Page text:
• Most important to say that measurement depends on experimental laws & facts of the external world
  • Multiplication
    • Weights can be divided into parts & this requires the use of fractions
      • If there’s a collection of bodies 4 number & each one has a weight of 3, we use multiplication of number in quantity & the number in quality (pounds) as 4 x 3 = 12
        • We can sum these up 3 + 3 + 3 + 3 = 12
    • Multiplication represents a definite experimental operation – combination of many collections into 1
      • Division is a direct result of multiplication
        • We even develop new numerals (fractions) to deal with this new operation
    • This couldn’t have been done without experimental inquiry
  • Derived Measurement
    • As said before, measurement is the assignment of numbers to represent properties
      • Need to consider ways that are wholly depended on the fundamental process if the numerals are to represent real properties & actually tell us something significant about the things they are describing
      • For example, Density
        • We all have an idea of what it means but what is truly meant when we said that iron is 8x denser than wood or mercury is 13.5x denser than water?
        • Density is not quite as common sense of an idea as weight
          • But a process was created to give it a fully functional/testable meaning
        • We don’t mean combining 13.5x more water than mercury that it will have the same density as mercury
          • Water will keep its density as it is
          • Density is a specific characteristic of all water together
        • Density’s feature is totally different than the additive feature we discussed before
          • It must be derived in a specific way
            • A common volume is specified between the 2 different bodies & the weight is compared in ratios
              • Same volume of mercury as water will weight 13.5x more than same volume of water
  • Measurement & Order
    • When numerals are characterized, they have a sense of order based on their sequence
      • 2 follows 1 & is before 3
      • 3 follows 2 & is before 4, etc.
    • We use this sort of characteristic order all the time – numbering the pages of a book, houses on a street, etc.
      • Not because we care how many there are in the absolute but in use of finding the page or the house
    • In the liquids density example, we can say mercury is denser than water by seeing that one floats on top of the other
      • If we did that with all liquids, we could make a definitive order of density by putting them in a series of most dense to least dense, or vice versa
    • This use of orders presupposes that this ordering/ranking is always true
      • To be able to say this we need to test if it is true
    • This can be used for many things
      • Hardness is measured by the effect of scraping on object on another & seeing the effect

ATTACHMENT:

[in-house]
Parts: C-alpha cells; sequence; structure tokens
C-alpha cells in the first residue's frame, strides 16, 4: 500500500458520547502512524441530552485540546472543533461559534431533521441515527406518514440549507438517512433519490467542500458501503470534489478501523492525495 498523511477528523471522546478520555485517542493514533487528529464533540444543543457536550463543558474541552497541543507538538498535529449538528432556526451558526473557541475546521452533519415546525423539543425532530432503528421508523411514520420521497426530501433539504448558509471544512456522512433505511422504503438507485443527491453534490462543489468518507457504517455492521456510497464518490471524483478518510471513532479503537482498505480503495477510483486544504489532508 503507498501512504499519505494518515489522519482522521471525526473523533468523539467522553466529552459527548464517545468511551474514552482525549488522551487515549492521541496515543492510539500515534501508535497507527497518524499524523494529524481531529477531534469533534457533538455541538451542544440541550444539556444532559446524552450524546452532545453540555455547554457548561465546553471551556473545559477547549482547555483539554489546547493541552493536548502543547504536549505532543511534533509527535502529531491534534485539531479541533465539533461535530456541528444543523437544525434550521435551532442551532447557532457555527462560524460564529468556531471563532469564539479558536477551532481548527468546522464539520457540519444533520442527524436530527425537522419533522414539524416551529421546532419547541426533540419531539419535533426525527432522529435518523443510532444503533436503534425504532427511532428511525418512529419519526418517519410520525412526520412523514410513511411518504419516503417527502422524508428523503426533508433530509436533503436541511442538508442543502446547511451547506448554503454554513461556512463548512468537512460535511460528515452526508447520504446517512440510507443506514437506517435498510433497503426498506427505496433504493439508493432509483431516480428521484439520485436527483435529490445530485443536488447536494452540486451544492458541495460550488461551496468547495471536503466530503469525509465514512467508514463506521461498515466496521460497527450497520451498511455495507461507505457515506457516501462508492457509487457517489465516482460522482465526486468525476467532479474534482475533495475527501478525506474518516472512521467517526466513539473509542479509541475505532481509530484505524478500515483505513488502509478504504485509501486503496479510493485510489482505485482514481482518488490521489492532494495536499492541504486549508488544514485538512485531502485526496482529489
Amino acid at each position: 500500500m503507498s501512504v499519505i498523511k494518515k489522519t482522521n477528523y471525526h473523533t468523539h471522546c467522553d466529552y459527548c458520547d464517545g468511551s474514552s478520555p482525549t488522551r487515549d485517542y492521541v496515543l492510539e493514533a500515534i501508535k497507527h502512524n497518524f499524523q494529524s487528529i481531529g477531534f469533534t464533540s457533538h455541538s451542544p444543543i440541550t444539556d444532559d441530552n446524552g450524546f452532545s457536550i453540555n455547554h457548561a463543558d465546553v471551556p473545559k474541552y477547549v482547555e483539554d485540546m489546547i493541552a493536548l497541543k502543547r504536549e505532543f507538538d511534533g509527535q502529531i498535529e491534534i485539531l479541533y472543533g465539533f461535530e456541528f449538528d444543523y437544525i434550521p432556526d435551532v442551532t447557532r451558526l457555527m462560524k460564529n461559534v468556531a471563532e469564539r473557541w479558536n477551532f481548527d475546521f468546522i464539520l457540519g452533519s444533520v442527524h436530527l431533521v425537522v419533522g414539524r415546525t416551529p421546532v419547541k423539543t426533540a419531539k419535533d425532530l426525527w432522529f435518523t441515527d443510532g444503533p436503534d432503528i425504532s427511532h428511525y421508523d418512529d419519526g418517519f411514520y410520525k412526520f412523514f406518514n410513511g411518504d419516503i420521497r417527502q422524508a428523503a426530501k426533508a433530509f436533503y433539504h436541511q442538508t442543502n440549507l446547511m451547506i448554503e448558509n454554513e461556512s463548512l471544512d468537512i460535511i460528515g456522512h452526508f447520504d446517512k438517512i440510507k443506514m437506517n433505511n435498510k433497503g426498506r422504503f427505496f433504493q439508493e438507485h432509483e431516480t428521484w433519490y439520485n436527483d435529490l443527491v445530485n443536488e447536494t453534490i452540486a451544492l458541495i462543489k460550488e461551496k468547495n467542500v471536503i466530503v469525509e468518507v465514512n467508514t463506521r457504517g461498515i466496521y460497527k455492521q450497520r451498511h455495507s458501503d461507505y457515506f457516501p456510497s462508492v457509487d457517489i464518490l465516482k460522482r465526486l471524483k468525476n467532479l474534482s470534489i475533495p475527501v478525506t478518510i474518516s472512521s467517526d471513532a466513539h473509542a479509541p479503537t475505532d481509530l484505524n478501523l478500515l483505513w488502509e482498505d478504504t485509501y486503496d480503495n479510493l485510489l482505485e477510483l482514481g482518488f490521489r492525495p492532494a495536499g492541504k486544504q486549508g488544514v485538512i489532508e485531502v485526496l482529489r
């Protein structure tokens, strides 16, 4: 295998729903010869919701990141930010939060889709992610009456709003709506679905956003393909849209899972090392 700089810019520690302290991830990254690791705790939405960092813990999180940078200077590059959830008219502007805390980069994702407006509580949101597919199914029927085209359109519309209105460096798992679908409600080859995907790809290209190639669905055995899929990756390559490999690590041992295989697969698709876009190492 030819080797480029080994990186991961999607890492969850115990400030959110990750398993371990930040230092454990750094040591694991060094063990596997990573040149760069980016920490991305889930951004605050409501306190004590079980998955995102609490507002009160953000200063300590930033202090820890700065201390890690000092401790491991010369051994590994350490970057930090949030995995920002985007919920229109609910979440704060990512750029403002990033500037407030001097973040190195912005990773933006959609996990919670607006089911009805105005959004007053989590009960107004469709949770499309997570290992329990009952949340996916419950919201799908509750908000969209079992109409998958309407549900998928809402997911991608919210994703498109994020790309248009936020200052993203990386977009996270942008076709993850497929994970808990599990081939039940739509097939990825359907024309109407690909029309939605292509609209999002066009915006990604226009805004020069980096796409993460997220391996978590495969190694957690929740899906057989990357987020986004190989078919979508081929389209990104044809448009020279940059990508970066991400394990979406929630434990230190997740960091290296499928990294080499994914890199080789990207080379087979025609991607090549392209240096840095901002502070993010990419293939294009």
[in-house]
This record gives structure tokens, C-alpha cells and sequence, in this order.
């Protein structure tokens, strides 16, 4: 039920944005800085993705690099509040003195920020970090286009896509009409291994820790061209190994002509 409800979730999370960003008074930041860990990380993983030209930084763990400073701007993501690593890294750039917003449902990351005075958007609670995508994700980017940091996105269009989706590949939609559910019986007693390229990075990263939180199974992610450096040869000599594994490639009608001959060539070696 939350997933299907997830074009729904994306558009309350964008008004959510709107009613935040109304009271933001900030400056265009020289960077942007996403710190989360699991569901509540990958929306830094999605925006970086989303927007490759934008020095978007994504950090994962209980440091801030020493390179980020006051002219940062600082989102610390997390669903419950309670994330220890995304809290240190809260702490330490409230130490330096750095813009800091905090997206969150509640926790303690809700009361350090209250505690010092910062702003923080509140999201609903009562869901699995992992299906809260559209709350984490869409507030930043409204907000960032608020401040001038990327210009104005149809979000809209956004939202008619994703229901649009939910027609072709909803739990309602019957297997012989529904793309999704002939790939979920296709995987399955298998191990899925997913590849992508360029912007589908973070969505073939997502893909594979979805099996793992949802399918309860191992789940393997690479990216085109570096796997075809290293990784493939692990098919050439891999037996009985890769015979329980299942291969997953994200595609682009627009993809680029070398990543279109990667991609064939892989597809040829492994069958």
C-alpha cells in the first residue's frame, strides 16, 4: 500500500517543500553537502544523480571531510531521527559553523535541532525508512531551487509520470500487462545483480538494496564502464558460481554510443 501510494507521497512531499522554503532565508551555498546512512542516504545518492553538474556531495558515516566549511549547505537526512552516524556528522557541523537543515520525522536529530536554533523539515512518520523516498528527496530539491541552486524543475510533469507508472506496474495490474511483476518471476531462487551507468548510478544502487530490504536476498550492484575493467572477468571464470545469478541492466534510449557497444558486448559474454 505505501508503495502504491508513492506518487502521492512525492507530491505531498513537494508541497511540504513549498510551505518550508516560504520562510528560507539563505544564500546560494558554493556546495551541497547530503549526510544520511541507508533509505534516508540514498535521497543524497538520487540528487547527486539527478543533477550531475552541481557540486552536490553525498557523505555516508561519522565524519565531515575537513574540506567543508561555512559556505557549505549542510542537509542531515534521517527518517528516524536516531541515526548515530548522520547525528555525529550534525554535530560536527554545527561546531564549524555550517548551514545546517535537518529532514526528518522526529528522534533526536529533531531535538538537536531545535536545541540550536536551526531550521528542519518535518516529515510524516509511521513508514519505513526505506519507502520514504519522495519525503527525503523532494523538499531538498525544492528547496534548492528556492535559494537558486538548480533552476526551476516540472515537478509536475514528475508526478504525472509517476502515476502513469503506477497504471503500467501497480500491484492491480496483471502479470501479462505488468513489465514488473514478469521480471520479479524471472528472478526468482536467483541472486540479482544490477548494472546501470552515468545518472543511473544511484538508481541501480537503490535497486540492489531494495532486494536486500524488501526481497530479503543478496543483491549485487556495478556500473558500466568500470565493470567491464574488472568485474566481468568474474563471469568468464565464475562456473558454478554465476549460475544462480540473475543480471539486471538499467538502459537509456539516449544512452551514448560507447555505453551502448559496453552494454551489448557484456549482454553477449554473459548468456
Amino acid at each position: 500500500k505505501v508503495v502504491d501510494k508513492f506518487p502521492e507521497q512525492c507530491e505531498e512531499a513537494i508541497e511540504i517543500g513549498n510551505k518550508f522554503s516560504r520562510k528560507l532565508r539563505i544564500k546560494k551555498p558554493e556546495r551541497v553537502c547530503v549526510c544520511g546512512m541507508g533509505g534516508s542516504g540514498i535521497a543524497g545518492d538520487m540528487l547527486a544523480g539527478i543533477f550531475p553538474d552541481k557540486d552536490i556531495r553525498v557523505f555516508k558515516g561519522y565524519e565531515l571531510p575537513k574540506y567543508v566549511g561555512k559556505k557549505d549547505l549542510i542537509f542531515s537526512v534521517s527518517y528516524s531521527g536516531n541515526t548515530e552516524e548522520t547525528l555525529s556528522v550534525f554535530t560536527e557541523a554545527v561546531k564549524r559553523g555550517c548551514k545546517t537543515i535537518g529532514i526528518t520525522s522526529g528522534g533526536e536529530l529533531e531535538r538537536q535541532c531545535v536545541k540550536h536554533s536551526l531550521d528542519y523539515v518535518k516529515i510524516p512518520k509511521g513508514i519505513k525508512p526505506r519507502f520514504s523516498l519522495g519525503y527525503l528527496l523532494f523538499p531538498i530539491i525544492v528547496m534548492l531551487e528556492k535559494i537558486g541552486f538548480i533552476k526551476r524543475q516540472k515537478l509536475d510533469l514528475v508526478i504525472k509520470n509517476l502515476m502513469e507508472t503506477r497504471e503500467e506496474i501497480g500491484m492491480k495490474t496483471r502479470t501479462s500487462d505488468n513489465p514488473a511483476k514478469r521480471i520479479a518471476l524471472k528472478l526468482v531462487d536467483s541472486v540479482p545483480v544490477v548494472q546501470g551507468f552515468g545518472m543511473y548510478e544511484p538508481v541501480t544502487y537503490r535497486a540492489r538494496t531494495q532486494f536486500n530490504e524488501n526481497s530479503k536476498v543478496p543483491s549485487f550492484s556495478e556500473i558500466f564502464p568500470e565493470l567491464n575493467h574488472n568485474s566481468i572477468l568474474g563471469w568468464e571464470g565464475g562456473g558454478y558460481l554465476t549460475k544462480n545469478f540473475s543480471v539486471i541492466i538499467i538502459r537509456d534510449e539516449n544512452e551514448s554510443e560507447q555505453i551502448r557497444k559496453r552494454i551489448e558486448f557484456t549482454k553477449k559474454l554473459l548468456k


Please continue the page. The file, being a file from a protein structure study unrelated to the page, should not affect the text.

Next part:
• A scale is set up to determine which things are harder than others
    • Some properties can’t be tested this way
      • Colors can be ordered in lightness or purity of a shade of color
        • Not in one single scale order
  • Numerical Laws
    • Arrangement in an order & assignment of numerals in the order of properties are measurement represent something physically different
      • If properties A, B, C, D are arranged in that order, you can’t assign arbitrary numbers that don’t reflect that order
      • The numerals representing a property can be given numerals representing an order
        • These properties can have derivative properties which can be given order as well
    • The invention of this process for properties is not suited for fundamental measurement is a great achievement for scientific investigation
      • Process was not invented by common sense but wasn’t until 18th century when it became widespread
      • Most characteristic feature of density is that it’s the same for all bodies of the same substance
        • Impossible to measure by the fundamental process
          • This assumption had to be determined & investigations were made based on it
  • Importance of Measurement
    • Assignment enables us to distinguish easily & minutely between different but similar properties
    • Terms between laws express relationships themselves based on laws & represent collections of other terms related by laws
      • When we measure a property, by the fundamental process or a derived process, the numeral which we assign to represent it is assigned as the result of experimental laws
        • The assignment implies the laws
        • We should expect to find that other laws could be discovered relating the numerals so assigned to each other or to something else
        • If we assigned numerals arbitrarily, without reference to laws & implying now laws, then we shouldn’t find other laws involving these numerals
    • Distinction between fundamentals & derived measurement
      • It is important because the first one alone makes the second one possible
      • It’s possible for a property to be measurable by both processes which both yield a definite order where one body has more & another has less
      • Properties involved in the numerical law must be such that they are fundamentally measurable – otherwise a law cannot be established.